Rhythm of the Dance brings an Irish extravaganza to Sussex
The Irish step dance spectacular Rhythm of the Dance is celebrating 20 years this summer with a huge tour of the UK.
The award-winning show, which has been seen by more than seven million people worldwide, heads to Eastbourne’s Congress Theatre on Tuesday, June 18 (£26.50, 01323 412000); Hastings’ White Rock Theatre on Sunday, July 7 (£18.50-£26, 01424 462288); and Crawley’s Hawth Theatre on Tuesday, July 9 (£26.50, 01293 553636).
Featuring first-rate dancers and singers, a live band and 25 stunning costume changes, this production is inspired by the story of the Irish Celts and is one of the top three Irish step dance shows in the world.
Lead female dancer Amy Marie Prior has been with Rhythm of the Dance since 2015.
“The experience has been amazing,” she says. “I’m so grateful to be doing what I love as my job. I get to do so many different places around the world. At my age, 22, I’ve seen unbelievable venues and countries and met so many amazing people.”
“My first ever show was in Russia,” Amy continues. “It was for a sold-out venue in Moscow to 7,000 people. It was so scary, my first ever anything. I came straight out of a competition and went straight into a show.”
It may have been nerve-racking, but the standing ovation that followed, and subsequent successful shows, ensured that Amy was hooked on touring.
The places she’s been to include Russia, Holland, Switzerland, China, Canada and North America to name but a few.
Globe-trotting aside, what are the highlights of the actual production for Amy?
“I have a solo on my own with one of the musicians, the Bodhrán player, the drummer in the show,” she replies. “It’s just me in my heavy shoes showing off all my rhythms.”
“It’s really powerful and it’s a powerful number for a girl to be doing as well,” explains Amy. “Normally, for half the show the girls are in soft shoes and they’re being elegant, so this one for me is especially good because it shows that I’ve got power as well. It’s all live and heavy and you can hear all the rhythms.”
To an audience member, sat comfortably in a padded seat, this may sound like simple foot-stomping fun, but the intricate, fast and demanding dances require performers to be in peak physical condition.
And the shows themselves provide Amy with enough of a workout.
“I don’t really have too much exercise before the show or after because it’s a two-hour show dancing,” Amy says. “But before the show we do a run-through of the whole thing from start to finish. We have a half-hour warm up, stretching and all of that, and then after the show I go in ice for about seven minutes, up to my hips, which is so good for recovering so my legs aren’t as sore the next day. When I’m off tour I just try to do a bit exercise. But I do need the down-time on my legs as well.”
“I don’t do too much exercise on the road,” she adds. “I do ab workouts but not too much because I’d be too tired for the show in the evening.”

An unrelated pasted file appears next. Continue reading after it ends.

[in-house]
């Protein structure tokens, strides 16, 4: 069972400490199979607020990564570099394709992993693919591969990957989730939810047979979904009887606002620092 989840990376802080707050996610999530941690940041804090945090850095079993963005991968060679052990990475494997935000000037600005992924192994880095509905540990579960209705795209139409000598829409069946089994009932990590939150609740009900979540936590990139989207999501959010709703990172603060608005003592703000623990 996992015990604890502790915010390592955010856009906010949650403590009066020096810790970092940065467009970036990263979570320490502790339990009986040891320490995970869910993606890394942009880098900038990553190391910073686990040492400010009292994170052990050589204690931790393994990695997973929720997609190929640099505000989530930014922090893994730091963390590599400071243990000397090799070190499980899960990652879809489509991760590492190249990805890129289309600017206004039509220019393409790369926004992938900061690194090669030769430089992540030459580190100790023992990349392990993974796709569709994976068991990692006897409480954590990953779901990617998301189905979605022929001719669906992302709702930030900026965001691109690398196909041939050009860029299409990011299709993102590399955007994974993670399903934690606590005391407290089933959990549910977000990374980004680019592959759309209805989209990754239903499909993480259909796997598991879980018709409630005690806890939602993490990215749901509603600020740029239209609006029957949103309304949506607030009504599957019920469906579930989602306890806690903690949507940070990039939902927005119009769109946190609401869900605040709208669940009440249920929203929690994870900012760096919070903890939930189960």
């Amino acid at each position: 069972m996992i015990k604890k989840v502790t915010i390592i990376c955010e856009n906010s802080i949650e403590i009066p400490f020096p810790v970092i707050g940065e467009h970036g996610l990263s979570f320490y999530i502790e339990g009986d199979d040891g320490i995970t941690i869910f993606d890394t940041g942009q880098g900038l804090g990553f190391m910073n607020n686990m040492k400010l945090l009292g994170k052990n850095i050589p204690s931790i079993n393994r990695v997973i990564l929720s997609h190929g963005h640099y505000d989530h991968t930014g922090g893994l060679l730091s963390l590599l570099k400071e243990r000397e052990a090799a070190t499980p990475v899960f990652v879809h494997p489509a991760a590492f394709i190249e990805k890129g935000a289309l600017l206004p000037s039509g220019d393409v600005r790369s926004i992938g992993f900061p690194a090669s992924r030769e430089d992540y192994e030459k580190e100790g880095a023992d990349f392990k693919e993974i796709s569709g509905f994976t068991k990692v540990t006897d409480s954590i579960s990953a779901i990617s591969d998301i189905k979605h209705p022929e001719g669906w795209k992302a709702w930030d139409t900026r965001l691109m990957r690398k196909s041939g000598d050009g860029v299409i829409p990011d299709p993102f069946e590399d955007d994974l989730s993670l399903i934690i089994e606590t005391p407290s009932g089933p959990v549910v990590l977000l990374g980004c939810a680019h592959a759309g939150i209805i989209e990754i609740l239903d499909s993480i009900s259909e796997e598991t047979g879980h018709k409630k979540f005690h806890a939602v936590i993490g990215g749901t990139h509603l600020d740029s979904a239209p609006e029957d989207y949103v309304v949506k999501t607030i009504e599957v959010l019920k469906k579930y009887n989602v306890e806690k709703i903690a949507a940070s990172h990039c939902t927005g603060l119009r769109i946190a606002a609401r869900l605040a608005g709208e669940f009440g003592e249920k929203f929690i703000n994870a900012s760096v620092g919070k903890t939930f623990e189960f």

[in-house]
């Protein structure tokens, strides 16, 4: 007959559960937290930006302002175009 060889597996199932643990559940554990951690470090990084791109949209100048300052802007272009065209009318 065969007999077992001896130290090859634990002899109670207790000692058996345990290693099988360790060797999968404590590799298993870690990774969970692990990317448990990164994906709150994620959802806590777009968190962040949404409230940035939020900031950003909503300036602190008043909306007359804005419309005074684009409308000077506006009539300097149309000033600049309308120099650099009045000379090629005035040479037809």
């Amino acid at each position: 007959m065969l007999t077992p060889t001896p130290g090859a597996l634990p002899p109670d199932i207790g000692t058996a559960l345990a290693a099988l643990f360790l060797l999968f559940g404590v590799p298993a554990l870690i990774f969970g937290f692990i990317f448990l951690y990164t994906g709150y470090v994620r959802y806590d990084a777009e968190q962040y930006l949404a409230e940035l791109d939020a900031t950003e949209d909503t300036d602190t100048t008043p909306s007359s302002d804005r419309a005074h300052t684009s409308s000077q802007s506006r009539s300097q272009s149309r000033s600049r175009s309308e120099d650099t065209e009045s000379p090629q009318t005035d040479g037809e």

Born in London, Amy is from an Irish family, with relatives in Ireland, and she began to dance at a very young age. She watched various DVD recordings of shows like Riverdance and went on to dance for her close relations Mandy O’loughlin and Sean Hennigan for the Hennigan O’loughlin school. Getting into the top ten for every major competition she entered, Amy has won six world medals and five southern regional Oireachtas championships to-date.
But she stopped competing in her late teens to focus on her career.
“After I finished my A-Levels, when I was 18, I saw an advertisement on Facebook for Rhythm – they were holding auditions,” Amy explains.
“Me and my friend, quite close in competition, we both went and auditioned. We didn’t realise we’d get anything out of it. It was our first ever one and we were only 18, but about a month after I got an email to say that if I’m available to do Russia, Holland, Germany, then there was a three-month tour. It was amazing. It all happened very quickly. I didn’t really expect it to be like this and then about a year and a half later I got asked to be the lead dancer.”
It’s wonderful to be representing Irish culture around the world, says Amy.
“Everyone is always interested in Irish dancing and the Irish culture,” she states. “On the UK tour we always get such a good response from people and there’s always someone in the audience with Irish family or Irish heritage.”
So, does Amy do any other kind of dance at the moment?
“Well when I was younger I used to do all of them,” she laughs. “Like tap, modern, jazz, ballet and Irish dancing but then it got a bit too much and my Mum was like ‘well, you’ve got to choose one of them’. Luckily I chose Irish dancing and it rewarded me in such a way. But in school I did contemporary dancing, which is quite similar to the contemporary dancing we do in Irish but it’s a bit different as well. It’s all about expression and feeling, but I haven’t really done any other style of dancing.”
“I should really try and get out of my comfort zone,” she adds. “But at the moment I’m tied down with Irish.”
And this style alone offers plenty to explore.
“Irish dancing is very demanding,” says Amy. “It’s very hard on the legs and quick. We have two styles of shoes. We have a soft shoe and a heavy shoe. The soft shoe is very elegant for the lady, a bit like ballet, on quick toes and long legs. With heavy shoes it’s all about what beats you can make with your feet and then fast, quick moves.”
“I’d say it’s very similar tap and ballet.”
Find out more about the show at www.rhythmofthedance.com.
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